Soul Limbo - Booker T and the M.G.'s
Well, we are in limbo on the American election, the result being too close to call with Trump delay tactics ongoing in case Biden wins. So, instead of the planned posts for either result, and as we are, as stated, in limbo, we need an optimistic spirit lifter from Booker T and the M.G.s and there's few better than their hit "Soul Limbo". It's not recorded how the BBC made the unlikely choice of a soul instrumental by the Stax house band from Memphis, Tennessee, to be the theme tune for their radio coverage of Test Match Cricket, the quintessentially English bat and ball game, but the record is now the signature tune for the sport all around the world . On second thoughts, perhaps it's not so unlikely after all. When the BBc first adopted the track, it was the early seventies and the West Indies were embarking on a period of domination of the game that lasted for over twenty years. This was the first occasion in any major team sport when the undisputed world best were a completely non-white team, comprising only players of African and Asian origins.
The actual "limbo" dance on which the tune rhythm is based originated in the West Indies, in Trinidad, and guitarist Steve Cropper is on record as saying that the band were consciously borrowing from Jamaican music styles when they recorded it. The group itself was multi racial, two black (keyboards Booker T Jones and drummer Al Jackson) and two white (Steve Cropper (guitar) and Donald "Duck" Dunn (bass) ) which was unusual in those days - they had their first hit in 1962 - especially in the US South and as the studio band for a soul record label. Today, with many of the old problems of the sixties returning to the headlines, the warm, feelgood exuberance of "Soul Limbo" is the perfect antidote to these worrying times, especially guest performer Terry Manning's wonderfully sunny marimba solo, framed by Jackson's irresistible cow bell and Booker T's trilling Hammond organ.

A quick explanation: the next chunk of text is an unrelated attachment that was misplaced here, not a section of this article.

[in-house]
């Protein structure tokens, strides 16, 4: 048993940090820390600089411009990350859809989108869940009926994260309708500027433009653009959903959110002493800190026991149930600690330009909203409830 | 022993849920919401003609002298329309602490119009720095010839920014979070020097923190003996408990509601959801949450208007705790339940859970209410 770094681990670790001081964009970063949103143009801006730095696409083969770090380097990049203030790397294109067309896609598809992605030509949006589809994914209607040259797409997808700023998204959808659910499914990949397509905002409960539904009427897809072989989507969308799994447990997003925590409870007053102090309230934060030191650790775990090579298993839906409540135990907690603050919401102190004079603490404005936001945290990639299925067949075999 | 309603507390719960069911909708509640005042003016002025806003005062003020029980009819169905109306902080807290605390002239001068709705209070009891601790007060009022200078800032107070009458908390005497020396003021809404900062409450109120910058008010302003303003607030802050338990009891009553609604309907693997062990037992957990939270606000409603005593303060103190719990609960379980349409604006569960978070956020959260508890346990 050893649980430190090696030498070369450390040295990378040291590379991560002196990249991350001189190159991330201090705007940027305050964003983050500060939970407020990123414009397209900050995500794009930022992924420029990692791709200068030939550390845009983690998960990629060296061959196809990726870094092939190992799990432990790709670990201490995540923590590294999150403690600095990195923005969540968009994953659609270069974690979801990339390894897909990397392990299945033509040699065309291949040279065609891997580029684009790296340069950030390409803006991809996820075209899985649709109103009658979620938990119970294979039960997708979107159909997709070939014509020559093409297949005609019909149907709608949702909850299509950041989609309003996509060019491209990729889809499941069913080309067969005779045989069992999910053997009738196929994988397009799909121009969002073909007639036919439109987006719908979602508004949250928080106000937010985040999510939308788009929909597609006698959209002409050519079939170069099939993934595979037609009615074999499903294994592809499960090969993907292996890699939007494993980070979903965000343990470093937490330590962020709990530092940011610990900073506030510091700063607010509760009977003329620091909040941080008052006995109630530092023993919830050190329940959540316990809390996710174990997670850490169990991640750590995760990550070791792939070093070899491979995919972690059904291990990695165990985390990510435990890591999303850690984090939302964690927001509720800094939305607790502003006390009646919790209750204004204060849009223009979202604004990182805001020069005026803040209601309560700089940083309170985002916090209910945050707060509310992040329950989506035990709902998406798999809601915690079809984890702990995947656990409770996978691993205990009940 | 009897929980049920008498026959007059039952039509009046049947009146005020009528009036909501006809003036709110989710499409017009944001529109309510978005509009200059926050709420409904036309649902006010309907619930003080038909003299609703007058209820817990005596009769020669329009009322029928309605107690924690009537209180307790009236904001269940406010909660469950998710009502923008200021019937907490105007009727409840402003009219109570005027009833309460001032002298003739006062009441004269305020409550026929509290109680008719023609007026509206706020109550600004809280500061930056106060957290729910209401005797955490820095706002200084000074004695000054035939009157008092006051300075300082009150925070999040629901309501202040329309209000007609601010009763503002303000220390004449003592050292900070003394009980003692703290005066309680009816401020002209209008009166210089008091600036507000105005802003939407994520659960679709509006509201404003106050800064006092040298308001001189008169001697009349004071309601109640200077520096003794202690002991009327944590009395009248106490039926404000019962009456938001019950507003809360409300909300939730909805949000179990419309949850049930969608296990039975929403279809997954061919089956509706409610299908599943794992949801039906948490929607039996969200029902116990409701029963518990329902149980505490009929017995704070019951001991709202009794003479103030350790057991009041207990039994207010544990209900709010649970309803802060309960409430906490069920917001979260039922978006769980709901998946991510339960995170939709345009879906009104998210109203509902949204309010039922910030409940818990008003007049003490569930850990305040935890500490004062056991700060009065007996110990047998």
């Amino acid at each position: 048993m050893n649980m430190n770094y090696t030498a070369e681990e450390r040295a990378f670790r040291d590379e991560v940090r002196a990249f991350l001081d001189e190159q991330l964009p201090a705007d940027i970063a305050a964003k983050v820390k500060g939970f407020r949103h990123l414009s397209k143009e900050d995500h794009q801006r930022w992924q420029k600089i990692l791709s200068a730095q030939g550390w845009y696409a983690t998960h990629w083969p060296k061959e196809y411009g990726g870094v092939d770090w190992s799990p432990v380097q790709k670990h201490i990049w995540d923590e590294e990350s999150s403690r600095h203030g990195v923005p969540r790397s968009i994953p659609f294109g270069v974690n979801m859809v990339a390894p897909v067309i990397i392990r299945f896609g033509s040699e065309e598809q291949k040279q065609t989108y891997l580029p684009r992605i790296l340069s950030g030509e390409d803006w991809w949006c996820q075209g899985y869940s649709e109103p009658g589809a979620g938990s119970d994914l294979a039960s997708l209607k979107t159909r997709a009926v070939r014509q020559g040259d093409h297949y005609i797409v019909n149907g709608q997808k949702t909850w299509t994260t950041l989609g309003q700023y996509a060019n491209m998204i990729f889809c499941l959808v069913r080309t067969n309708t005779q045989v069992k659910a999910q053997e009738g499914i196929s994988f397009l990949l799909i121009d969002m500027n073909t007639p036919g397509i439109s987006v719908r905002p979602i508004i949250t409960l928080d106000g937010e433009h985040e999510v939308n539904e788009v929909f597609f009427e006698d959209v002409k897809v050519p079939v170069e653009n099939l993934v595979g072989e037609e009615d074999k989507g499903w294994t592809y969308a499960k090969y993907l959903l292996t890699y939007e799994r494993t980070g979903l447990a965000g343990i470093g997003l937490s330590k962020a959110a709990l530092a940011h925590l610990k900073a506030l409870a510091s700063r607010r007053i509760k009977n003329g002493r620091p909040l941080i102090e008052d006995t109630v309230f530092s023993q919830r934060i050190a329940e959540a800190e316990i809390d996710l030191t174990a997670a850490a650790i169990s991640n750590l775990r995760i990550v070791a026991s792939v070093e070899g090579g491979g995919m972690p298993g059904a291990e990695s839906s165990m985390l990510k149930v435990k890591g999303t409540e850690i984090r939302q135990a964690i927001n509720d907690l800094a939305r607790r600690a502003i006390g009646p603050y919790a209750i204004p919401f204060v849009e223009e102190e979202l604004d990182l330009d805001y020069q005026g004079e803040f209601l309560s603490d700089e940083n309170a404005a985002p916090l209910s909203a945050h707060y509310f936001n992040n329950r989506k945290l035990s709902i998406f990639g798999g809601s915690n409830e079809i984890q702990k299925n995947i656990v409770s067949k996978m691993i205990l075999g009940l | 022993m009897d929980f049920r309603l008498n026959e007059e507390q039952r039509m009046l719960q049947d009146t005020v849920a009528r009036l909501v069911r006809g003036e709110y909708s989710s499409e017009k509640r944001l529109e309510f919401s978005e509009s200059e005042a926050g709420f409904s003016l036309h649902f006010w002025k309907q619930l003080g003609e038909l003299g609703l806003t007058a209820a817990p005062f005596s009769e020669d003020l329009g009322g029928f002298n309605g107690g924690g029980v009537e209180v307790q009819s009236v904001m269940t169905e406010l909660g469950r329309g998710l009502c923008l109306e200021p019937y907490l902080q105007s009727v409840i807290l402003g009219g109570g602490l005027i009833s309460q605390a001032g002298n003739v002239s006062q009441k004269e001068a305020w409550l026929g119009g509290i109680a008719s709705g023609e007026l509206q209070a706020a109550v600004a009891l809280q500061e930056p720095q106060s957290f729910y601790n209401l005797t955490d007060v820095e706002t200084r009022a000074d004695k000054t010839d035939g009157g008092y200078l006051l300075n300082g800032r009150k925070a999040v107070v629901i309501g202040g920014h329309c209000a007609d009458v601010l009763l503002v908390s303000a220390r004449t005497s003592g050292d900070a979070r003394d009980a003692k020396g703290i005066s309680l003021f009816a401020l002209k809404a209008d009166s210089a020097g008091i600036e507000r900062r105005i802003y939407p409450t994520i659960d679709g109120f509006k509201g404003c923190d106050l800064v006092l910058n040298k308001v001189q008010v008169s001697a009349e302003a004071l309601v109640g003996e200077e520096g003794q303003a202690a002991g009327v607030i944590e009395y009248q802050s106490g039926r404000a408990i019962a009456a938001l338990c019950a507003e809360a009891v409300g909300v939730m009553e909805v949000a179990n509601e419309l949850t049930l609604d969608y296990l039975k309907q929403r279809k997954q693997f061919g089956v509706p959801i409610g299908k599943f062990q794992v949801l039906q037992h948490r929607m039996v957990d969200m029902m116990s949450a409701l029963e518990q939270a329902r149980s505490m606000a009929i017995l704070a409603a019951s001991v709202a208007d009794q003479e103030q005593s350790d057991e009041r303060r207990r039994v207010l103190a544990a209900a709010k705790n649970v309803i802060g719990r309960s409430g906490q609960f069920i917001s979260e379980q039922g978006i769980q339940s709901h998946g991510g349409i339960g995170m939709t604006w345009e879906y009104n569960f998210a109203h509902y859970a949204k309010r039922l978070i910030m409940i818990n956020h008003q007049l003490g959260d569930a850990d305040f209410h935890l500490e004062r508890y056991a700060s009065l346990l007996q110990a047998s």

Cricket, like the American election, is a very competitive game, with its own set of often quite complex rules, amongst which the behaviour of players is of the utmost importance. A teammate of mine used to sing "Jingle Bells" between balls within hearing of the batsman. When, eventually, the batsman or a nearby fielder would exasperatedly ask him "what on earth are you playing at?", he would reply "I'm sledging." Sledging is the term used for saying things that are meant to disturb the batsman's concentration and lead to his dismissal. Although this has become more common in recent years, like many other actions on the cricket pitch, it can been deemed "unfair play" under law 41 in the Rules of Cricket, specifically, if it is considered not to be within the "Spirit of Cricket". When this occurs, most players, whatever the level of cricket being played, know that a line has been crossed.
What is disturbing about the current election is that the lines have been crossed over and over again. Other maxims in the game of cricket are that the rules are sacred, the umpire's decision is final and that when the game is over, the losers shake hands with the winners and say "Well played". I know that this is the American presidential election and not the English Summer game, but the behaviour of one side in the contest is definitely "not cricket".
As a result of the notorious "bodyline" test series of 1922/3 between England and Australia, the rules of cricket were changed to rule out the tactic that England used to achieve their victory. The series was won 4 - 1 by England. No-one for a moment suggested that the result should be reversed in the light of the subsequent rule changes. The Australians were grown-ups, and accepted that their opponents had achieved victory within the current rules of cricket. Trump take note.